Energy firms have been told they face emergency legal action unless they agree to slash bills for millions of households.
The Energy Secretary, Ed Miliband, threatened to use his legislative powers to change the licences of the "Big Six" suppliers unless they respond to demands to end rampant overcharging and pass on the benefits of cheaper oil price to all of Britain's 27 million customers.
Average energy bills have rocketed to a record £1,264 a year, up 40 per cent in 2008 on the back of the surging oil price which is now just a third of its summer high.
Yesterday, the energy regulator Ofgem said that suppliers were on course to make annual cuts of £500m to bills for groups of customers they had been over-charging. However, the regulator said that only £306m of the cuts had been made so far, promising to keep his "regulatory hobnail boots on" to ensure the remaining reductions were made quickly.
Unless the companies agreed to new licences ending unfair pricing, Ofgem warned it might refer the £31bn-a-year industry to the Competition Commission for an investigation.
The Energy Retail Association which represents suppliers, said it took Ofgem's statement "very seriously". The association said: "All the companies will be considering the concerns Ofgem has raised. However, [Ofgem] also recognises that energy companies have already invested £300m in response to the regulator's report."
Yesterday, Ofgem said that the companies had reduced electricity-only deals by £55m, pre-payment bills by £96m and regional premiums by £155m but expressed frustration that the suppliers had not yet made £200m cuts to electricity-only customers. Ofgem's chief executive Alistair Buchanan told BBC Radio 4's Today programme: "The end-of-autumn-term report card for the power companies is that the B-minus which we awarded at half-term has moved to a B-plus, but I think consumers and Ofgem expect an A.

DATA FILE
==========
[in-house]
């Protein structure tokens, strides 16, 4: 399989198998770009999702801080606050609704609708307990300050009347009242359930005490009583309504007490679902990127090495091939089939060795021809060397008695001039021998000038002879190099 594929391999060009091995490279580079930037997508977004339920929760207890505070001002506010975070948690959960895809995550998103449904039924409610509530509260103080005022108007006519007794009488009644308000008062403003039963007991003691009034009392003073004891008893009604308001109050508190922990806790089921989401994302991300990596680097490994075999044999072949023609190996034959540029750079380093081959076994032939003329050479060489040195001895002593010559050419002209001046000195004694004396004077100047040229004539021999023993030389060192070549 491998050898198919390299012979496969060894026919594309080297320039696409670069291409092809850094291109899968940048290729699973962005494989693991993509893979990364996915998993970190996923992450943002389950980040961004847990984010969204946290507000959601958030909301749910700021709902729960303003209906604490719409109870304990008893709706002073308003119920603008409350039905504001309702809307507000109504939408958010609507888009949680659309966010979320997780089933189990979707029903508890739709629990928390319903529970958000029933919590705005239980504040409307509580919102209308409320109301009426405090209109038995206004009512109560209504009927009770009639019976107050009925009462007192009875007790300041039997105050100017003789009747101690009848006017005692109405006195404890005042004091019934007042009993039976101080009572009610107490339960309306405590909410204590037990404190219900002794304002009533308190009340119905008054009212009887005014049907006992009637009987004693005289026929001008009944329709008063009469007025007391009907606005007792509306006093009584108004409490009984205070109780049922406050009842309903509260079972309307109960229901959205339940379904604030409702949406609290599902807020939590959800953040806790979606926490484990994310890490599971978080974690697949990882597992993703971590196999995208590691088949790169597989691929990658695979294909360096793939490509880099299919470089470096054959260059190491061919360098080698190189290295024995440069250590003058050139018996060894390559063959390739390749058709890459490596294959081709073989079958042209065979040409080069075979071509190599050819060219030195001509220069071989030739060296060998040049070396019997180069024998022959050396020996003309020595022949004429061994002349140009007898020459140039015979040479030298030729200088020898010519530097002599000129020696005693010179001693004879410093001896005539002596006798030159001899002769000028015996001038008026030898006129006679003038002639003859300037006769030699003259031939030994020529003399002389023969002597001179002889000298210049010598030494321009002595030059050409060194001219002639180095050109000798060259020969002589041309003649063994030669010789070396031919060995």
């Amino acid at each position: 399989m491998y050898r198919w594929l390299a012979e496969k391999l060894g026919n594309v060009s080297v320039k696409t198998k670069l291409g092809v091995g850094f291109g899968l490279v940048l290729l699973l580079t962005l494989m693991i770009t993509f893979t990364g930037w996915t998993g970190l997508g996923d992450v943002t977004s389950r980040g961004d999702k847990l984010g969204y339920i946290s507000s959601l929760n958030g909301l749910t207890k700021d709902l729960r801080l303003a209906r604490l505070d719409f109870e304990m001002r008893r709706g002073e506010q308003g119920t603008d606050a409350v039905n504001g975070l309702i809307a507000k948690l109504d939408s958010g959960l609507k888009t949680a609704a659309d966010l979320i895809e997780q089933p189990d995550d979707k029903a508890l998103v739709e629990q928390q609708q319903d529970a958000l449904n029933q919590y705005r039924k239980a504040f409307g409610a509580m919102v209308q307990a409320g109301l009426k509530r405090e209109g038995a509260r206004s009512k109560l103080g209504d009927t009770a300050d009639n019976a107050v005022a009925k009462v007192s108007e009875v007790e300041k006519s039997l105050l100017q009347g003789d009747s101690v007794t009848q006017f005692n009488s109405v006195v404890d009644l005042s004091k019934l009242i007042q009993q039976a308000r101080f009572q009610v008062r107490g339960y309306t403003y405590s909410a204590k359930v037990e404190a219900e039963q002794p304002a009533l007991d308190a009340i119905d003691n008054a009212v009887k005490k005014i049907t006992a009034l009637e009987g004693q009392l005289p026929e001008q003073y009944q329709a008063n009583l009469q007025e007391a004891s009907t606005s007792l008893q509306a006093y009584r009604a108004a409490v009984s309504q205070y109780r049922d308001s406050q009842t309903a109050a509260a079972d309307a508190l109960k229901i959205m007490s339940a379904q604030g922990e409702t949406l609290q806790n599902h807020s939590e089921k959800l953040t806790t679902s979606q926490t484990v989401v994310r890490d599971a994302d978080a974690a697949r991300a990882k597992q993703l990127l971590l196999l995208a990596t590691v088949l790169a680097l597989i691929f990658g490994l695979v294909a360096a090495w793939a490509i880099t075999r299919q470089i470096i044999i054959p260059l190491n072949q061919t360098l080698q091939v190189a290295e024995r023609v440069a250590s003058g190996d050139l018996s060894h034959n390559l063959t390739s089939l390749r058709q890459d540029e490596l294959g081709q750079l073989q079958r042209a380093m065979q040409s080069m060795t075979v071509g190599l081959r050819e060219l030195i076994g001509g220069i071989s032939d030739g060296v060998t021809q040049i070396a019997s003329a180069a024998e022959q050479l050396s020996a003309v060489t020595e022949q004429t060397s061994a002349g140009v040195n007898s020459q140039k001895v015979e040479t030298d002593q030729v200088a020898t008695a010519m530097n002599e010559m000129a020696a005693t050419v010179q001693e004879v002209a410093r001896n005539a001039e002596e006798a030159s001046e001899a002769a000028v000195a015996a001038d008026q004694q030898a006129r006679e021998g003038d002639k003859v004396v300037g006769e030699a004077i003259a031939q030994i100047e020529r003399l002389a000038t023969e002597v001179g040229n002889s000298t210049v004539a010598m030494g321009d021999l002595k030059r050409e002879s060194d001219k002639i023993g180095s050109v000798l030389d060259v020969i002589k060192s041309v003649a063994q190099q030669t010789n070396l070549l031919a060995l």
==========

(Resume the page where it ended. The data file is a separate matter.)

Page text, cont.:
"We are going to keep the regulatory hobnails on. We are going to add a legal toe-cap to this. We want two things – first of all, legal changes to lock in the protections for consumers so the companies can't slip back to their old ways and poor performance, and we will look to do that through a licence change. Secondly, we want the companies to deliver the rest of the premium to the off-gas grid customers during the winter."
The Energy Secretary said it was clear that the pressure being applied to companies was having an effect. But Mr Miliband warned the companies: "If Ofgem's route to changing the law doesn't work, I am prepared to consult on legislation myself."
His department later said that Mr Miliband was referring to his secondary legislative powers to alter supply licences without needing to pass new laws at Westminster.
Ofgem: Then and now
16 January 2008: Ofgem statement
In their meeting today with the Chancellor, Alistair Darling, Ofgem chairman Sir John Mogg and chief executive Alistair Buchanan confirmed that Britain's competitive market in energy is working. Mr Buchanan said: "Obviously, we look even more closely during periods when prices are rising, but we have no evidence of any anti-competitive behaviour. We see companies gaining and losing significant market share, record switching levels and innovative deals."
* December 16: Ofgem interview
Mr Buchanan said: "The end-of-autumn-term report card for the power companies is that the B-minus which we awarded at half-term has moved to a B-plus, but I think consumers and Ofgem expect an A. We are going to keep the regulatory hobnails on. We are going to add a legal toe-cap to this."Reuse content